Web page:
New Delhi: MG Motor India Pvt. Ltd, the local unit of the iconic British car maker that is now owned by China’s SAIC Motor Corp. Ltd, will start selling cars in India in the next two months. The company is planning to introduce hybrid and electric vehicles in its first year in India.

In an interview, Rajeev Chaba, president and managing director of MG Motor India, said the company will release only retail sales data as opposed to most of the competitors and will start with just a few dealers to ensure profitability in a very competitive market. Edited excerpts:

You have spent almost two decades with General Motors. How different has been your experience till now with MG Motor?

I learnt a lot from General Motors (GM) and the company gave me a lot of exposure in different roles across countries. I was a part of Opel as well when it was launched in India. Here, the brand MG Motor is British but in terms of scale (compared to GM), it is much smaller.

That means a lot of people don’t know about the brand; we have to start from scratch. The good thing about the ownership is that SAIC is the biggest Chinese (car) manufacturer and it has got huge resources, is highly profitable and is one of the future-ready companies in the globe in terms of developing technologies required for electric, hybrid and fuel cell vehicles. So, all these resources are available to MG Motor as well.

How will you ensure that MG becomes one of the very few foreign brands that will get the India strategy right?

For most of the global players here in India, the first solution for any problem is a global one. That’s a default setting. For a company like MG though, the first solution is to ask the local management what they want to resolve an adverse situation, rather than offering a global solution. So, that’s a huge difference. Only two companies have managed to crack the Indian market and if you look at their history, it has taken more than just investments to get the strategy right.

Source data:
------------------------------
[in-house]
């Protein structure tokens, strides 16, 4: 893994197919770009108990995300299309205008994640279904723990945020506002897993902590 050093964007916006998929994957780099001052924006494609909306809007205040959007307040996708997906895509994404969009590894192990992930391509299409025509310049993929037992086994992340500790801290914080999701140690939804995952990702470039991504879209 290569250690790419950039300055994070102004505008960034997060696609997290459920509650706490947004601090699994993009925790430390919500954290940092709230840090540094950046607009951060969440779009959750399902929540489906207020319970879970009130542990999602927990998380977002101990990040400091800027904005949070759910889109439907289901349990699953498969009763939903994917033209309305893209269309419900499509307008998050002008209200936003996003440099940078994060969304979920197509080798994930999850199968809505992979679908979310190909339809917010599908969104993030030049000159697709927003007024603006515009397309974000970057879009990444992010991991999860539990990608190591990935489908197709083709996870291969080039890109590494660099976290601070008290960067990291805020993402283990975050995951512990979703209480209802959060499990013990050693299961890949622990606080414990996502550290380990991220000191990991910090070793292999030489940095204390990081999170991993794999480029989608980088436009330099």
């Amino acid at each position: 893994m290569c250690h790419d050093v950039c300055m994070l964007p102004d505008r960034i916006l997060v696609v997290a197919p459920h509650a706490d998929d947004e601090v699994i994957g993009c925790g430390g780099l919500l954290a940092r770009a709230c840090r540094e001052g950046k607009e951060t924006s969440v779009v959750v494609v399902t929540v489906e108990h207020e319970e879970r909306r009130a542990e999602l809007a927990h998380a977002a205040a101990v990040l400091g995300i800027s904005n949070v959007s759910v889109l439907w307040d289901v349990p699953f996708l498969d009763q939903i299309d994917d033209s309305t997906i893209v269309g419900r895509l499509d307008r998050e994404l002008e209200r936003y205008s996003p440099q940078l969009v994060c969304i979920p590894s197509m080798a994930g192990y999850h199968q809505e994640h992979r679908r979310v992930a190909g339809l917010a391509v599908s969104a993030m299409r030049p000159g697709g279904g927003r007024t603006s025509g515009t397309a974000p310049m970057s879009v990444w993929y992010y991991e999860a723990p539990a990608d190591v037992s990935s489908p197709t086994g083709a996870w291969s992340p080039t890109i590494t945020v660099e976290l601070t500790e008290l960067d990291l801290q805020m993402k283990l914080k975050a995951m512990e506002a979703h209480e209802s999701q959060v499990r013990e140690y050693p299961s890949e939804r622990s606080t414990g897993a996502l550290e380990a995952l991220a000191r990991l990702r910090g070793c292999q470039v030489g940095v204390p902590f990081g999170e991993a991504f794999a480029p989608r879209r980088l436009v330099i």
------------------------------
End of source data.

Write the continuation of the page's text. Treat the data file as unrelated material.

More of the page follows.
They have worked a lot with the local people to understand the local market. For both SAIC and MG, this is one of the few global markets and success here will lead to entry in many other markets.

What will be the strategy regarding setting up dealerships and maintaining their profitability?

Most of the manufacturers did not invest much in dealer processes, customer systems and cost of ownership issues. We need to invest in the fundamentals. We have got probably the best dealers in the country and the best team for sales, service and marketing for our products.

Our policy is that we are going to grow with only a few dealers, though we will give them many outlets. So we may start with 40-45 dealers, but in a number of locations; and after five years, this may increase to 60, not 300 or 400. In Bengaluru, MG will have five outlets but with just one dealer. That means we are selecting dealers carefully and they do have the financial strength to invest in the future. Also, we will always talk about retail sales and not wholesales, and dealer partners are enthused by this decision.

How will you tackle competition from Maruti Suzuki and Hyundai in the initial years?

In our first product, we don’t foresee any competition from Maruti and Hyundai, and it has been very strategically done.

When we looked at this particular segment, it was just one product and now another couple of products have been launched. So, if we get the fundamentals right, then we can lead this segment.

We have told our dealers that they should take care of customer satisfaction and we will take care of their viability.

When it comes to future mobility solutions, what will MG offer the Indian customer?

Very few people know MG the brand in our country, so we need to spread awareness to start with. Then, with technology, expect us to be a disruptive force and we will try to introduce different ways of selling cars and will experiment with technology. We are going to be the first company to offer an affordable mild hybrid in a mass market vehicle. It will be a petrol hybrid and will bridge the gap between petrol and diesel as the price gap will be significantly lower. We will also launch the Hector with an automatic transmission.

To what extent will be the exposure to diesel for the company in India?

It’s a judgement call now and, given the trend currently, after BS-VI comes into effect, diesel vehicles will be even more expensive. So, I think we will have to be very careful about diesel as we go forward and we will have more hybrid and electric vehicles compared to diesel-run products; but in some segments, if diesel is required, we will have the option.

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